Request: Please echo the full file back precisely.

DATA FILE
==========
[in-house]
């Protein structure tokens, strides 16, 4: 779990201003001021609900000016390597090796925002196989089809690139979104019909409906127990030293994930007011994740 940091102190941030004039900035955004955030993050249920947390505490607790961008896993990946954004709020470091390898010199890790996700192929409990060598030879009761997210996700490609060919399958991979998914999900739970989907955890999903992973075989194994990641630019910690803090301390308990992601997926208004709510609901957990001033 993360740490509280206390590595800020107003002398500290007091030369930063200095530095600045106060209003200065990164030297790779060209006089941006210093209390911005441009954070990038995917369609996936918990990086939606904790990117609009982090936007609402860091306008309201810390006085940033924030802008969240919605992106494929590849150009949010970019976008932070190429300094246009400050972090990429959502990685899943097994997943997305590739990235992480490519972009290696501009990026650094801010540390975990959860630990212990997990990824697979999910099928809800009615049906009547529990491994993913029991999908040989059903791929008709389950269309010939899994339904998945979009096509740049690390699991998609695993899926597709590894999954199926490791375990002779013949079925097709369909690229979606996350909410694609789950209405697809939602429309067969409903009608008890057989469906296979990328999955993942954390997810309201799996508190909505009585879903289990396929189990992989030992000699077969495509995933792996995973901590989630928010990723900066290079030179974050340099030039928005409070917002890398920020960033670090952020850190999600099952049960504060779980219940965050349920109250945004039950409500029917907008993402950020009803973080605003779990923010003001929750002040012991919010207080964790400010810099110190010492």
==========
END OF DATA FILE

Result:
[in-house]
């Protein structure tokens, strides 16, 4: 779990201003001021609900000016390597090796925002196989089809690139979104019909409906127990030293994930007011994740 940091102190941030004039900035955004955030993050249920947390505490607790961008896993990946954004709020470091390898010199890790996700192929409990060598030879009761997210996700490609060919399958991979998914999900739970989907955890999903992973075989194994990641630019910690803090301390308990992601997926208004709510609901957990001033 993360740490509280206390590595800020107003002398500290007091030369930063200095530095600045106060209003200065990164030297790779060209006089941006210093209390911005441009954070990038995917369609996936918990990086939606904790990117609009982090936007609402860091306008309201810390006085940033924030802008969240919605992106494929590849150009949010970019976008932070190429300094246009400050972090990429959502990685899943097994997943997305590739990235992480490519972009290696501009990026650094801010540390975990959860630990212990997990990824697979999910099928809800009615049906009547529990491994993913029991999908040989059903791929008709389950269309010939899994339904998945979009096509740049690390699991998609695993899926597709590894999954199926490791375990002779013949079925097709369909690229979606996350909410694609789950209405697809939602429309067969409903009608008890057989469906296979990328999955993942954390997810309201799996508190909505009585879903289990396929189990992989030992000699077969495509995933792996995973901590989630928010990723900066290079030179974050340099030039928005409070917002890398920020960033670090952020850190999600099952049960504060779980219940965050349920109250945004039950409500029917907008993402950020009803973080605003779990923010003001929750002040012991919010207080964790400010810099110190010492």